Conference Preview

Speakers will address ethics, laughter yoga and home dialysis at NKF Spring Clinical Meetings

Mark A. Perazella

Each year, the National Kidney Foundation’s Spring Clinical Meetings engages speakers from across the country to share the most current developments in nephrology. Topics are selected with the purpose of presenting health care providers, such as nephrologists, general internists, pharmacists, physician assistants, nurse practitioners, social workers or dieticians, with the latest insights into caring for patients with kidney disease to better their practice.

“As program chair for the Spring Clinical Meeting 2020, along with my co-chair Mitch Rosner, the NKF SCM education leadership and the program committee faculty, we hope to bring forth another outstanding clinical meeting that covers a wide array of topics,” Mark A. Perazella, MD, FACP, professor of medicine at Yale University School of Medicine, commented to Healio Nephrology. He said some of these topics — which cover the spectrum of nephrology, from “bread and butter topics” to “cutting-edge clinical material” — include diagnostic testing, clinical practice guidelines on how to prevent/slow CKD progression, palliative care and social media use in nephrology care. In addition, there will be a Young Investigators Forum, which highlights the research work of young nephrology scientists and is followed by a reception where faculty and fellows discuss career choices.

Healio Nephrology also obtained an exclusive preview that focuses specifically on the social work program, for which Kevin Ceckowski, MSW, LICSW, FNKF, service chief, outpatient medical social work service at Walter Reed National Military Medical Center and social work program committee chair, along with committee co-chair Elizabeth Jones, MSW, LCSW, FNKF, a divisional lead social worker for DaVita in the Washington, D.C. metro area and a facility social worker in Ashburn, Virginia, were interviewed.

Kevin Ceckowski

Ceckowski said, for the social work program, the selection of interesting and timely topics begins with forming a strong committee. The committee consists of five to six social workers, each of whom specializes in dialysis, ethics, pediatrics or transplant. Jones said ensuring the committee includes a member from each of these specialties allows for a wide array of perspectives when building the sessions.

“We try to include tools and techniques that social workers can take back to their practice, whether it be in-center dialysis, home dialysis, transplant or pediatrics,” she added.

After the committee is formed, topics are selected based on audience feedback from previous meetings. Broadly, the topics that received most attention from attendees were related to ethics, burnout, home dialysis, transplant and pediatric nephrology. In addition, attendees wanted to see more sessions on patient adherence, patient education and patient safety.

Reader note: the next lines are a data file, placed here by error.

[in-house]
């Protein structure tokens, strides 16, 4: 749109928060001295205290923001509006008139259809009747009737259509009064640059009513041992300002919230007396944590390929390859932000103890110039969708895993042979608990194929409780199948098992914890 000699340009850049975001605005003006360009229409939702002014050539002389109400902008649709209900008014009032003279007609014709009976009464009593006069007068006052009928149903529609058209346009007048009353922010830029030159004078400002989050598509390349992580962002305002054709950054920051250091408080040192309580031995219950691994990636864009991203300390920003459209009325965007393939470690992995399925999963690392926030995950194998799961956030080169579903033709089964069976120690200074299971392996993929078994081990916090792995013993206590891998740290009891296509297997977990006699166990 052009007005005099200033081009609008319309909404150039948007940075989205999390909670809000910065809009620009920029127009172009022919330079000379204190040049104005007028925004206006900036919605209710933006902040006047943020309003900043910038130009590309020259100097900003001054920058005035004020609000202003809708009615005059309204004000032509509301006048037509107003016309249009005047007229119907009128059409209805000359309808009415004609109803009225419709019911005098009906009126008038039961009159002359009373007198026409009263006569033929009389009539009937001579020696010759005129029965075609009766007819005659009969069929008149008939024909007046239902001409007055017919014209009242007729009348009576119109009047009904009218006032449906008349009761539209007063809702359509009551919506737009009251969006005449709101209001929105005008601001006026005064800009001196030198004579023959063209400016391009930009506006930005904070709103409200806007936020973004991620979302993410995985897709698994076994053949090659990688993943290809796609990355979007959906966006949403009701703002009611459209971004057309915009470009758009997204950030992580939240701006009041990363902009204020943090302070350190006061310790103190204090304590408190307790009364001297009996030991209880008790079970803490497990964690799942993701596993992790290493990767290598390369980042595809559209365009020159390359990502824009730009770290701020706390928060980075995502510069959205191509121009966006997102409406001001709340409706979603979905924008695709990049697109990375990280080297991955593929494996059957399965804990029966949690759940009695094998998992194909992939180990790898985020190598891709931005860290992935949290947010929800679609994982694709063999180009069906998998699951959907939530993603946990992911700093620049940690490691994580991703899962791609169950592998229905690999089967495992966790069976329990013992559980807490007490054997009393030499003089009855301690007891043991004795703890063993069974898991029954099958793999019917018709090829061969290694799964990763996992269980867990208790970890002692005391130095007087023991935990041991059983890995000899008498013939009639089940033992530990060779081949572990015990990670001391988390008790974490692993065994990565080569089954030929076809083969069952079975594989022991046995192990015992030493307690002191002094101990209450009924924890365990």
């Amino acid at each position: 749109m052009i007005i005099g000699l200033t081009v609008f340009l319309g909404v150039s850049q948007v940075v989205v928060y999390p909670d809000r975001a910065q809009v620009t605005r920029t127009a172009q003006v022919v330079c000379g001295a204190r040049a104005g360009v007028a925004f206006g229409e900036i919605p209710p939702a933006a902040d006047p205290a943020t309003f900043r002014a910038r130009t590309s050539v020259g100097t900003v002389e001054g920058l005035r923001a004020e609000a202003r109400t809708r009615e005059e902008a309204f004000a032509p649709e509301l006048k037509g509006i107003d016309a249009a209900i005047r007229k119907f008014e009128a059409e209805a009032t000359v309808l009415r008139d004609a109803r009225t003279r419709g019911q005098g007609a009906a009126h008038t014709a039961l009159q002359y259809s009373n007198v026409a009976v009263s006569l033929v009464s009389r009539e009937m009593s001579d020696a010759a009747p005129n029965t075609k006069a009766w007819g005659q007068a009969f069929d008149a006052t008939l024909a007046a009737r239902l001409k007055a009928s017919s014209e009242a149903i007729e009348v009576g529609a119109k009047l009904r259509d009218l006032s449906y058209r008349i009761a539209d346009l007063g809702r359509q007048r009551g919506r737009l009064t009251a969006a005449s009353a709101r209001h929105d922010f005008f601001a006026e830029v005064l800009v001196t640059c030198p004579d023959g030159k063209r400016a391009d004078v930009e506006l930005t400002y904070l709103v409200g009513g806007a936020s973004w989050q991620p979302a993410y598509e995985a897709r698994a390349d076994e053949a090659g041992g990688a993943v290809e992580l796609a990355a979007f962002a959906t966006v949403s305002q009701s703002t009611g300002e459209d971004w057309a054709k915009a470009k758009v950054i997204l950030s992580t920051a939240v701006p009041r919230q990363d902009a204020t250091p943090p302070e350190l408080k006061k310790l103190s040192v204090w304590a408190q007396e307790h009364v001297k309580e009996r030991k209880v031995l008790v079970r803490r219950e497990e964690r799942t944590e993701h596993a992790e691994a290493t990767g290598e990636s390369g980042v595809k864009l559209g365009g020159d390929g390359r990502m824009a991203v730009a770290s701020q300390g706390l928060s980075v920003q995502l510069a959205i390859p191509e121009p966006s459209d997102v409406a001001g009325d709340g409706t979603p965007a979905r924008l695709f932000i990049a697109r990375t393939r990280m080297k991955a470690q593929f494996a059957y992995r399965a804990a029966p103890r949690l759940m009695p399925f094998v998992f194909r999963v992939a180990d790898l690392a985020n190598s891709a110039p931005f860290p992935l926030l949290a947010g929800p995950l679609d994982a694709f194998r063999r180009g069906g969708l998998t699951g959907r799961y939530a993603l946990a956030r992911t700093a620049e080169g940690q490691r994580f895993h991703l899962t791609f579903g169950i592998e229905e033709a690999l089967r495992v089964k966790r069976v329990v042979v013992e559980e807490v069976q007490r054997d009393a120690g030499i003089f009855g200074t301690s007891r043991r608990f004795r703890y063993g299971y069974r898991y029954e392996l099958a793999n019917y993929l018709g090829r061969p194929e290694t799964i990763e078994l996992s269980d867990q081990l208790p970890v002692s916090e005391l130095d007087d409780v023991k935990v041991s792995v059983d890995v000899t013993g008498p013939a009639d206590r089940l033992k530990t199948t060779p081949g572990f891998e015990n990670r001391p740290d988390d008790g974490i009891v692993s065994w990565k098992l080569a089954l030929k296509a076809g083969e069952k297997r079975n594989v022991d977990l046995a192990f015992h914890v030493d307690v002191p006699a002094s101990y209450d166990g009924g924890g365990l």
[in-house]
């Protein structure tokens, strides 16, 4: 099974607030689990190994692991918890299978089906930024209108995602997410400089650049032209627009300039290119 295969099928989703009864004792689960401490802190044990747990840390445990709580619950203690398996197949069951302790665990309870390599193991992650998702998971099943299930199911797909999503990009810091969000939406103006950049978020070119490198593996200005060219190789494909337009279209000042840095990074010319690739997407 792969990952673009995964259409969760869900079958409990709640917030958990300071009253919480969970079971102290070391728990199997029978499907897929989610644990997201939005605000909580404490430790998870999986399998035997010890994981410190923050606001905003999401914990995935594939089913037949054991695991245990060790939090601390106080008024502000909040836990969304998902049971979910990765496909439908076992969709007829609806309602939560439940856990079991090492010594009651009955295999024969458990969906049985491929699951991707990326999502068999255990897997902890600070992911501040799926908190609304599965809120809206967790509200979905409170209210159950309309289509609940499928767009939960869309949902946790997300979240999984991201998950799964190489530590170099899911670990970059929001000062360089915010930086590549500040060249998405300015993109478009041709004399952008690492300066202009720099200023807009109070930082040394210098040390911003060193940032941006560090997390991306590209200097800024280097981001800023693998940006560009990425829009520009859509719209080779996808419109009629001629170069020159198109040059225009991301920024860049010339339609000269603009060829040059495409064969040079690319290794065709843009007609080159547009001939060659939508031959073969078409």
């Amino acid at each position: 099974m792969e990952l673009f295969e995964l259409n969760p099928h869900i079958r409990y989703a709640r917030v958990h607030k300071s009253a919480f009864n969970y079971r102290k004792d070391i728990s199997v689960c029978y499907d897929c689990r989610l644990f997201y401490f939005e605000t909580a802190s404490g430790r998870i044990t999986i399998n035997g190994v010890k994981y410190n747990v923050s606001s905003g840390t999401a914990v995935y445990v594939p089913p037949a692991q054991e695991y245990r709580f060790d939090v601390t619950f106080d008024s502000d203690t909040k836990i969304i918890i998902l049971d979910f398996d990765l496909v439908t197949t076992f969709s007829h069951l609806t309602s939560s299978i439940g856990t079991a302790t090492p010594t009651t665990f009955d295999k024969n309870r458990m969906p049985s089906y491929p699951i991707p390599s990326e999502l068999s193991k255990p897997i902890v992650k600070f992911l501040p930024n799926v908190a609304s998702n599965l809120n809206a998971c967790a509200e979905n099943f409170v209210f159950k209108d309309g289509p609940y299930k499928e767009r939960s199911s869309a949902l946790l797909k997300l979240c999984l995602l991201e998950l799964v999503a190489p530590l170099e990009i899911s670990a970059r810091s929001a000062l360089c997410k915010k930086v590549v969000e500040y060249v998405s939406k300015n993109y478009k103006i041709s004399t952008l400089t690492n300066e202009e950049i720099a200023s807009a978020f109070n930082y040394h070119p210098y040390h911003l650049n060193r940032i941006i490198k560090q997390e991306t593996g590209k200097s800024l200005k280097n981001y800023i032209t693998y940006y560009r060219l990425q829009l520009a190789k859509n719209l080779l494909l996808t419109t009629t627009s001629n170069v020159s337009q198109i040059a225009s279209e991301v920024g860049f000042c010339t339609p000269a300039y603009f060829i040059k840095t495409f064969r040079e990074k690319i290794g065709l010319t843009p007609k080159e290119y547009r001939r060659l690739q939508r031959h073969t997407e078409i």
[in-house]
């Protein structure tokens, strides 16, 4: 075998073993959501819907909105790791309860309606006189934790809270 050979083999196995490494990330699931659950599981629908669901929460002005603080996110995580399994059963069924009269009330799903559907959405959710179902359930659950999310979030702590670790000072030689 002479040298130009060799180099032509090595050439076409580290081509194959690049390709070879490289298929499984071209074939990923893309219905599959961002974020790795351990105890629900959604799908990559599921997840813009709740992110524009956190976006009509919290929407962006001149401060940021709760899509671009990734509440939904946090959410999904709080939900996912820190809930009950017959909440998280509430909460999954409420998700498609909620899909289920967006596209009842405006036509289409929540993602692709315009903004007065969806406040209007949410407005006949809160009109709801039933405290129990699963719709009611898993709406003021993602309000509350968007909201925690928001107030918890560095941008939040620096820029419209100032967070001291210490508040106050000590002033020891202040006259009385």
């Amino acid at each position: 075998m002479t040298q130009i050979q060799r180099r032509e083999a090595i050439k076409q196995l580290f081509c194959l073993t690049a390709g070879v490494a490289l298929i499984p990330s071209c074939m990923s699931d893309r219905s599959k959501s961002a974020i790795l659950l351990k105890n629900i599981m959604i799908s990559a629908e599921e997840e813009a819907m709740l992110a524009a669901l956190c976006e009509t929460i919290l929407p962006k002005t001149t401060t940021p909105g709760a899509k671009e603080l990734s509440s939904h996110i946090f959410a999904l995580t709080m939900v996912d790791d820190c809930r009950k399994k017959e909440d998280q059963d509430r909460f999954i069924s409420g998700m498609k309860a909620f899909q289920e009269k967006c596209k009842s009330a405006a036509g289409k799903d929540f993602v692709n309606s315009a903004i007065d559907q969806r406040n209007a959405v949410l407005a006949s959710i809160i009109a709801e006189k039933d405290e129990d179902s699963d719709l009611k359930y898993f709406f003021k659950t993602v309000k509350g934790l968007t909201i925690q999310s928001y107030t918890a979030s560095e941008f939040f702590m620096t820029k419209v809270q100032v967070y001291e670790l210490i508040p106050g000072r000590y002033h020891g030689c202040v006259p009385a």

As the goal, Ceckowski said, is not to present well-trodden topics but instead to deliver ideas that are “new and fresh,” only a few of the sessions at this year’s meeting are repeats. One of these, which was highly rated last year, is entitled “Laughter therapy and dialysis: Exercise, activity and wellness.” For this interactive session, a “laughter yoga” coach was introduced to the audience after the session speaker finished his talk on the benefits of laughter therapy. He showed an interactive video of patients in a dialysis clinic participating in the therapy. According to Ceckowski, “the happiness and the cheerfulness throughout the dialysis unit was truly incredible.”

Another notable session, “On the shoulders of giants: Lessons learned from history,” will explore the history of social work in nephrology. In Jones’s words, the presenters “are going to go over where our roots come from, where we are now and where the profession can go as we work with our interdisciplinary teams and patients.” Ceckowski added the session will also delve into the assessment tool used in the dialysis unit known as quality assessment and performance improvement, or QAPI. As there are many CMS requirements such as this one, he said a discussion on ways to prevent and manage burnout — as well as on professional challenges and opportunities — will ensue.

Regarding Advancing American Kidney Health (AAKH), Ceckowski said it is important to keep in mind that, even though home dialysis can provide patients with more freedom and improved quality of life, it important that patients and their care partners are properly trained and followed by the interdisciplinary team. In addition, he suggested merely getting people “off the list” and transplanted is not enough. It must be done with a plan for medication coverage and for better quality of life with the entire transplant team being involved.